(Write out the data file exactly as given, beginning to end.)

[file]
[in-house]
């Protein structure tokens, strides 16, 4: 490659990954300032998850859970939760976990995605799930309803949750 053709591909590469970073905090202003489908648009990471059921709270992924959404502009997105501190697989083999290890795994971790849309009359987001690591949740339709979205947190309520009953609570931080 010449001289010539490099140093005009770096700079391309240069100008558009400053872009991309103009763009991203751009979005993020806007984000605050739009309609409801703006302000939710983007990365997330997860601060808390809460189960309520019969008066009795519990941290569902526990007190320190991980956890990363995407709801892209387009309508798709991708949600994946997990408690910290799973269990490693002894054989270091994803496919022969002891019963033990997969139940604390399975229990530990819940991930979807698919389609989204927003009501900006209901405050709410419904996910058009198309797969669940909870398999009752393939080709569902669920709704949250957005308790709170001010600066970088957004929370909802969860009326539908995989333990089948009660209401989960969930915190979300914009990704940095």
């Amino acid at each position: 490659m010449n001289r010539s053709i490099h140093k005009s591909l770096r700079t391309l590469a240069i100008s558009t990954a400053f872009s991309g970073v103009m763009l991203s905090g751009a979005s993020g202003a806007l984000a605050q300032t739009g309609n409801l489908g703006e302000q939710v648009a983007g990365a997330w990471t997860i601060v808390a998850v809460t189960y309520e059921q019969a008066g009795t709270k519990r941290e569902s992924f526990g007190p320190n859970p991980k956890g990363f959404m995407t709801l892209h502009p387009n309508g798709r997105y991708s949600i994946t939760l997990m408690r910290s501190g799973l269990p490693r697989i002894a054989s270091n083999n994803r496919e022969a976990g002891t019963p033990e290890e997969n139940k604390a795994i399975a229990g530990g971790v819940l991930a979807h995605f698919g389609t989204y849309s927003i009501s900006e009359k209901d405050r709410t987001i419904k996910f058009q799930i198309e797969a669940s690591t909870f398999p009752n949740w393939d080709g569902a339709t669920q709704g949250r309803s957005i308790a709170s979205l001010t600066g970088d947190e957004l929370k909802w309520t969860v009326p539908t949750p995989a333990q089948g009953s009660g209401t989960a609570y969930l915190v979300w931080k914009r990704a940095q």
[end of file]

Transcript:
[in-house]
């Protein structure tokens, strides 16, 4: 490659990954300032998850859970939760976990995605799930309803949750 053709591909590469970073905090202003489908648009990471059921709270992924959404502009997105501190697989083999290890795994971790849309009359987001690591949740339709979205947190309520009953609570931080 010449001289010539490099140093005009770096700079391309240069100008558009400053872009991309103009763009991203751009979005993020806007984000605050739009309609409801703006302000939710983007990365997330997860601060808390809460189960309520019969008066009795519990941290569902526990007190320190991980956890990363995407709801892209387009309508798709991708949600994946997990408690910290799973269990490693002894054989270091994803496919022969002891019963033990997969139940604390399975229990530990819940991930979807698919389609989204927003009501900006209901405050709410419904996910058009198309797969669940909870398999009752393939080709569902669920709704949250957005308790709170001010600066970088957004929370909802969860009326539908995989333990089948009660209401989960969930915190979300914009990704940095």
């Amino acid at each position: 490659m010449n001289r010539s053709i490099h140093k005009s591909l770096r700079t391309l590469a240069i100008s558009t990954a400053f872009s991309g970073v103009m763009l991203s905090g751009a979005s993020g202003a806007l984000a605050q300032t739009g309609n409801l489908g703006e302000q939710v648009a983007g990365a997330w990471t997860i601060v808390a998850v809460t189960y309520e059921q019969a008066g009795t709270k519990r941290e569902s992924f526990g007190p320190n859970p991980k956890g990363f959404m995407t709801l892209h502009p387009n309508g798709r997105y991708s949600i994946t939760l997990m408690r910290s501190g799973l269990p490693r697989i002894a054989s270091n083999n994803r496919e022969a976990g002891t019963p033990e290890e997969n139940k604390a795994i399975a229990g530990g971790v819940l991930a979807h995605f698919g389609t989204y849309s927003i009501s900006e009359k209901d405050r709410t987001i419904k996910f058009q799930i198309e797969a669940s690591t909870f398999p009752n949740w393939d080709g569902a339709t669920q709704g949250r309803s957005i308790a709170s979205l001010t600066g970088d947190e957004l929370k909802w309520t969860v009326p539908t949750p995989a333990q089948g009953s009660g209401t989960a609570y969930l915190v979300w931080k914009r990704a940095q």